“ADS was developed as a non-lethal weapon. According to Department of Defense policy, non-lethal weapons “are explicitly designed and primarily employed so as to incapacitate personnel or material, while minimizing fatalities, permanent injury to personnel, and undesired damage to property and the environment”. ADS has applications for crowd control and perimeter defense, and filling “the gap between shouting and shooting.” Other crowd control methods – including sound cannons Acoustic Hailing Device, tear gas, water cannons, slippery foam and rubber bullets – carry implicit dangers of temporary or permanent injury or accidental death, and often leave residue or residual material. Combinations of acoustic and optical system platforms with ADS can be used to effectively communicate to, warn of escalation of force, introduce optical and auditory deterrents and step function the escalation of transmitted force from relatively benign to ultimately forced dispersal of a crowd, or to deny them from an area or access to an area. A group of people can theoretically be dispersed or induced to leave an area in a manner unlikely to damage personnel, non-involved civilians (no stray bullets), or to nearby buildings or the environment.”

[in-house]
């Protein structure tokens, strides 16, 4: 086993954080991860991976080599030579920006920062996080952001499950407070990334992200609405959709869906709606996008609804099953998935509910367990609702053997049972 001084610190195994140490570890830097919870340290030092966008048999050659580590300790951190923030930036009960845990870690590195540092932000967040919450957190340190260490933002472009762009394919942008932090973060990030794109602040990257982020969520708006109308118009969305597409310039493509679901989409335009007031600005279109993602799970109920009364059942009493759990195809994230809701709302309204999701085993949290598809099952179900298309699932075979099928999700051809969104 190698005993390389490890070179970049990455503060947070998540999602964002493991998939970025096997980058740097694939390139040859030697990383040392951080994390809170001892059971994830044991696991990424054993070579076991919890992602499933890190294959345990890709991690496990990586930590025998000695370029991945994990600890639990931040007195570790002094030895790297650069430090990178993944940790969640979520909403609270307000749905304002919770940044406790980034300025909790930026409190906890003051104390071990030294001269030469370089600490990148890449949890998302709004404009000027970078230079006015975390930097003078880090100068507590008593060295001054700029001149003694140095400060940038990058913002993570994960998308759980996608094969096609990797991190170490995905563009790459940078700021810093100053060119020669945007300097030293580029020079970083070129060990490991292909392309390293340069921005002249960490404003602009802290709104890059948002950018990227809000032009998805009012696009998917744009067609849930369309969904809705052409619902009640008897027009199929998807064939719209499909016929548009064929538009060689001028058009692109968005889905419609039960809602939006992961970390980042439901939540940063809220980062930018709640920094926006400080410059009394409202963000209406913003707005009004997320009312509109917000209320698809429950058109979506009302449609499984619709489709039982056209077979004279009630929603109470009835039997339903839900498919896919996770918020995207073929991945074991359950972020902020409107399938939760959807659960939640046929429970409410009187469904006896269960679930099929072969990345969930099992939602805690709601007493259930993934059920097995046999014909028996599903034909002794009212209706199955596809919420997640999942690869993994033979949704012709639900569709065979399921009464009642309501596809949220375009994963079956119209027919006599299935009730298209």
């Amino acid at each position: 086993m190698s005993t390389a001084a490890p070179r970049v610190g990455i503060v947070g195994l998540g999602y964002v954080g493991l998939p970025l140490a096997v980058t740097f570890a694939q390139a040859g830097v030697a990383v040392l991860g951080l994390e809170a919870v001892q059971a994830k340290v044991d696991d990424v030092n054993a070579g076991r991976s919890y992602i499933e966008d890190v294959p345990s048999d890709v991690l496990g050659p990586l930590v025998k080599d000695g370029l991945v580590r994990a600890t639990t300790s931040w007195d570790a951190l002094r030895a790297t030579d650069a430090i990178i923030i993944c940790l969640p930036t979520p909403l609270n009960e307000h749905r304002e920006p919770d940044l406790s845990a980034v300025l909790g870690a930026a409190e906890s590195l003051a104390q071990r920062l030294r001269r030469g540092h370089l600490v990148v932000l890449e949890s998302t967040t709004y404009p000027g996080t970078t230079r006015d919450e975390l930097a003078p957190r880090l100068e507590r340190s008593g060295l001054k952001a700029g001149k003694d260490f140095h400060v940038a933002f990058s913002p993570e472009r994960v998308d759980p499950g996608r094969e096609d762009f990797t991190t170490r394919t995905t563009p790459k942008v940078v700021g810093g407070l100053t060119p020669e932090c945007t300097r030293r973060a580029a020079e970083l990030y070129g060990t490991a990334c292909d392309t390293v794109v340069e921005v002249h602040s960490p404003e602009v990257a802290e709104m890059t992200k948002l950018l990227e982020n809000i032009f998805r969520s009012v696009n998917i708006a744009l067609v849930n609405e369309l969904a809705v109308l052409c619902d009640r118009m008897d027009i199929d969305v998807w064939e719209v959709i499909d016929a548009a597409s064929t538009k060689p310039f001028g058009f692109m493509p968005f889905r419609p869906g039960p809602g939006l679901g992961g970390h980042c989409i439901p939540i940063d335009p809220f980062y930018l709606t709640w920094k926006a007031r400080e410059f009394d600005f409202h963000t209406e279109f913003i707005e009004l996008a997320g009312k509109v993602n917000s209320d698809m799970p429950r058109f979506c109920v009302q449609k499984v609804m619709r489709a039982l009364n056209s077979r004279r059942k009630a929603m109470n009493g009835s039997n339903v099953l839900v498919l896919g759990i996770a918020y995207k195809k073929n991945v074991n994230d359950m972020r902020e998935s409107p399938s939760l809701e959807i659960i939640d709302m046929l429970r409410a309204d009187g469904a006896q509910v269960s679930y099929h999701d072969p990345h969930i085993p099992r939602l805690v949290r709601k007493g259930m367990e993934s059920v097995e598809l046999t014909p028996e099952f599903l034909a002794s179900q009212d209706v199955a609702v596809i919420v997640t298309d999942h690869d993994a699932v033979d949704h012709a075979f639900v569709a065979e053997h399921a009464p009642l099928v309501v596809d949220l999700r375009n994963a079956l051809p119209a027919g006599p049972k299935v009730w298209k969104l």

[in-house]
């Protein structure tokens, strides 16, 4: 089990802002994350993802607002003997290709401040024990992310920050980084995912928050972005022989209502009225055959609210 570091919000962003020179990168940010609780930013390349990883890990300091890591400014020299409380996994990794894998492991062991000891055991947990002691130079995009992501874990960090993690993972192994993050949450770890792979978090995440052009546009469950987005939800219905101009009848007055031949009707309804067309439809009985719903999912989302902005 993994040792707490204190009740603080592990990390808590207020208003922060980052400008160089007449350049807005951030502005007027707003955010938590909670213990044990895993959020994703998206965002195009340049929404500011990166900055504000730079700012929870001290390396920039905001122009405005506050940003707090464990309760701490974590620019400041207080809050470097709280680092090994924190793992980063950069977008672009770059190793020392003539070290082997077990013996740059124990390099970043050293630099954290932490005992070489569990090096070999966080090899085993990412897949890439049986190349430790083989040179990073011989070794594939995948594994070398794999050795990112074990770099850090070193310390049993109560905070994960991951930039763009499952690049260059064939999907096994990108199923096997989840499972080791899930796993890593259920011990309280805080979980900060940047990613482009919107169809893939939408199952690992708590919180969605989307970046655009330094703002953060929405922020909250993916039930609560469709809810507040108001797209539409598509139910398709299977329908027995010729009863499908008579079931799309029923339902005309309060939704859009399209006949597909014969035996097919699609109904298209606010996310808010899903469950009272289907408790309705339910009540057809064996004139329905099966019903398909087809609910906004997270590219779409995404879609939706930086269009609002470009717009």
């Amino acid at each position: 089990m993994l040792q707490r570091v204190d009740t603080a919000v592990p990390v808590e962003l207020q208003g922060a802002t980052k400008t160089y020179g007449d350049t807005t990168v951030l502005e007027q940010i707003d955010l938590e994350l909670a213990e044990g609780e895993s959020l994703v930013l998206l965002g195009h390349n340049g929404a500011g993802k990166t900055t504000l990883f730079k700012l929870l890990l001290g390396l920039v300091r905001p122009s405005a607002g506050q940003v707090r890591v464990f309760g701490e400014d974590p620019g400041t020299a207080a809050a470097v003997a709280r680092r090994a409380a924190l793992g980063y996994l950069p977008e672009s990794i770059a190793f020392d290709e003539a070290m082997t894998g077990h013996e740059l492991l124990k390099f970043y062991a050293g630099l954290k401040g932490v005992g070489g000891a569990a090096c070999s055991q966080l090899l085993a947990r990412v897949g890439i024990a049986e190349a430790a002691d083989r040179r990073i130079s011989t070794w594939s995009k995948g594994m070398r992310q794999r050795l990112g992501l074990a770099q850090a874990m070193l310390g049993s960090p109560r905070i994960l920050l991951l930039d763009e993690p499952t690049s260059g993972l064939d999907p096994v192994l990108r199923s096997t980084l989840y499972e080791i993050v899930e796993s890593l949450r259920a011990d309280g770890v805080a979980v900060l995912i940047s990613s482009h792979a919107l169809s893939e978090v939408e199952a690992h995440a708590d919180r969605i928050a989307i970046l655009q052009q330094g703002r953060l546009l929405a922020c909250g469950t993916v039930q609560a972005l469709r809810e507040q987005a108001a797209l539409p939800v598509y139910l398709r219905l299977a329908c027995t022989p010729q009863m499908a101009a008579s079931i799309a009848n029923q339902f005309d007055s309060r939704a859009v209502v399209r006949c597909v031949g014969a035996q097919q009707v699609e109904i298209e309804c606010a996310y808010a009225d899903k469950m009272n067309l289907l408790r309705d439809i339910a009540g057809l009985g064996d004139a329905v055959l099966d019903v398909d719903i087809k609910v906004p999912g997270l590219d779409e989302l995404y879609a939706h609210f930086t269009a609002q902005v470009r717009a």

Directed Energy Weapons used in Iraq

Directed Energy Weapons used in Iraq Pt. 3

The effects of this radio frequency on humans have been studied by the military for years, and much, but not all of the research has been published openly in peer-reviewed journals.

Active Denial System Frequently Asked Questions

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5 comments on “DoD’s Active Denial System

  1. Reblogged this on KnowBody's BusyNess and commented:
    “Plutonium-238 Explosive Space Modulator”…

  2. ephraiyim says:

    Reblogged this on Eclectic Thoughts and commented:
    The US military as well as other departments within the federal government are developing systems that can do this and more.
    They have systems that can place thoughts and images in a person’s mind and even speak so the person hears voices inside their head. These devices were patented in the 70′ and 80′ and are now being deployed against a select few but will soon be used more extensively. Google ELF for more info.